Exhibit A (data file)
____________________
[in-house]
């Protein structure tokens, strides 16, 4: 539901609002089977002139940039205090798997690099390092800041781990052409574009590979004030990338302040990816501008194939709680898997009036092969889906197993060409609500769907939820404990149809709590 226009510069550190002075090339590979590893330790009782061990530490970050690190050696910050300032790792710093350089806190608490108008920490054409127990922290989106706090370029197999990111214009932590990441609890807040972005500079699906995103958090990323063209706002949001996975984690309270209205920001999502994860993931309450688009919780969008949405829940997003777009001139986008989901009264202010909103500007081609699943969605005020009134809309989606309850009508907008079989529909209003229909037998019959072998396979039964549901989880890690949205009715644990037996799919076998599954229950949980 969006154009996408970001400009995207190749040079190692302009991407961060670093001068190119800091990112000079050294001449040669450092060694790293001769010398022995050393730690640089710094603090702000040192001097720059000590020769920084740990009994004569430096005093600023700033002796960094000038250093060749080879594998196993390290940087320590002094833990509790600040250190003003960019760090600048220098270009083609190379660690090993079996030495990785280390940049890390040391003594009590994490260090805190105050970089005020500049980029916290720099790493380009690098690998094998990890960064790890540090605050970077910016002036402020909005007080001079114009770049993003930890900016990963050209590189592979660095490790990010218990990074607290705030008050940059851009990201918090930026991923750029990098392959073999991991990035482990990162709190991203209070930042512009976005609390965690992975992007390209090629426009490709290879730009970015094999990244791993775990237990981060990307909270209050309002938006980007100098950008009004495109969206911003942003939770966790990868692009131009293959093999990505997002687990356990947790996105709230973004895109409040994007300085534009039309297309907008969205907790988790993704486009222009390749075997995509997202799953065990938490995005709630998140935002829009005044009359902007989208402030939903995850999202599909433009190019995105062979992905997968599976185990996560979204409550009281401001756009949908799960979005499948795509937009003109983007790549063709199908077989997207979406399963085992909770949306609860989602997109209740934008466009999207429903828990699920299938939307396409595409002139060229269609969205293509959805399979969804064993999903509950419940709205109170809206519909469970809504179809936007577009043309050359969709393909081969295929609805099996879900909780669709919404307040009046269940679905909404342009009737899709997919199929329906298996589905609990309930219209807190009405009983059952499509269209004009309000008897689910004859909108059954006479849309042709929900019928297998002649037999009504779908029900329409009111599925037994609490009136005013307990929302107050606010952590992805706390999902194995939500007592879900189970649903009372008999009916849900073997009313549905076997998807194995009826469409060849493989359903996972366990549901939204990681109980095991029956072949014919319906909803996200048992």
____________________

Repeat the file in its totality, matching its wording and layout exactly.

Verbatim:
[in-house]
């Protein structure tokens, strides 16, 4: 539901609002089977002139940039205090798997690099390092800041781990052409574009590979004030990338302040990816501008194939709680898997009036092969889906197993060409609500769907939820404990149809709590 226009510069550190002075090339590979590893330790009782061990530490970050690190050696910050300032790792710093350089806190608490108008920490054409127990922290989106706090370029197999990111214009932590990441609890807040972005500079699906995103958090990323063209706002949001996975984690309270209205920001999502994860993931309450688009919780969008949405829940997003777009001139986008989901009264202010909103500007081609699943969605005020009134809309989606309850009508907008079989529909209003229909037998019959072998396979039964549901989880890690949205009715644990037996799919076998599954229950949980 969006154009996408970001400009995207190749040079190692302009991407961060670093001068190119800091990112000079050294001449040669450092060694790293001769010398022995050393730690640089710094603090702000040192001097720059000590020769920084740990009994004569430096005093600023700033002796960094000038250093060749080879594998196993390290940087320590002094833990509790600040250190003003960019760090600048220098270009083609190379660690090993079996030495990785280390940049890390040391003594009590994490260090805190105050970089005020500049980029916290720099790493380009690098690998094998990890960064790890540090605050970077910016002036402020909005007080001079114009770049993003930890900016990963050209590189592979660095490790990010218990990074607290705030008050940059851009990201918090930026991923750029990098392959073999991991990035482990990162709190991203209070930042512009976005609390965690992975992007390209090629426009490709290879730009970015094999990244791993775990237990981060990307909270209050309002938006980007100098950008009004495109969206911003942003939770966790990868692009131009293959093999990505997002687990356990947790996105709230973004895109409040994007300085534009039309297309907008969205907790988790993704486009222009390749075997995509997202799953065990938490995005709630998140935002829009005044009359902007989208402030939903995850999202599909433009190019995105062979992905997968599976185990996560979204409550009281401001756009949908799960979005499948795509937009003109983007790549063709199908077989997207979406399963085992909770949306609860989602997109209740934008466009999207429903828990699920299938939307396409595409002139060229269609969205293509959805399979969804064993999903509950419940709205109170809206519909469970809504179809936007577009043309050359969709393909081969295929609805099996879900909780669709919404307040009046269940679905909404342009009737899709997919199929329906298996589905609990309930219209807190009405009983059952499509269209004009309000008897689910004859909108059954006479849309042709929900019928297998002649037999009504779908029900329409009111599925037994609490009136005013307990929302107050606010952590992805706390999902194995939500007592879900189970649903009372008999009916849900073997009313549905076997998807194995009826469409060849493989359903996972366990549901939204990681109980095991029956072949014919319906909803996200048992």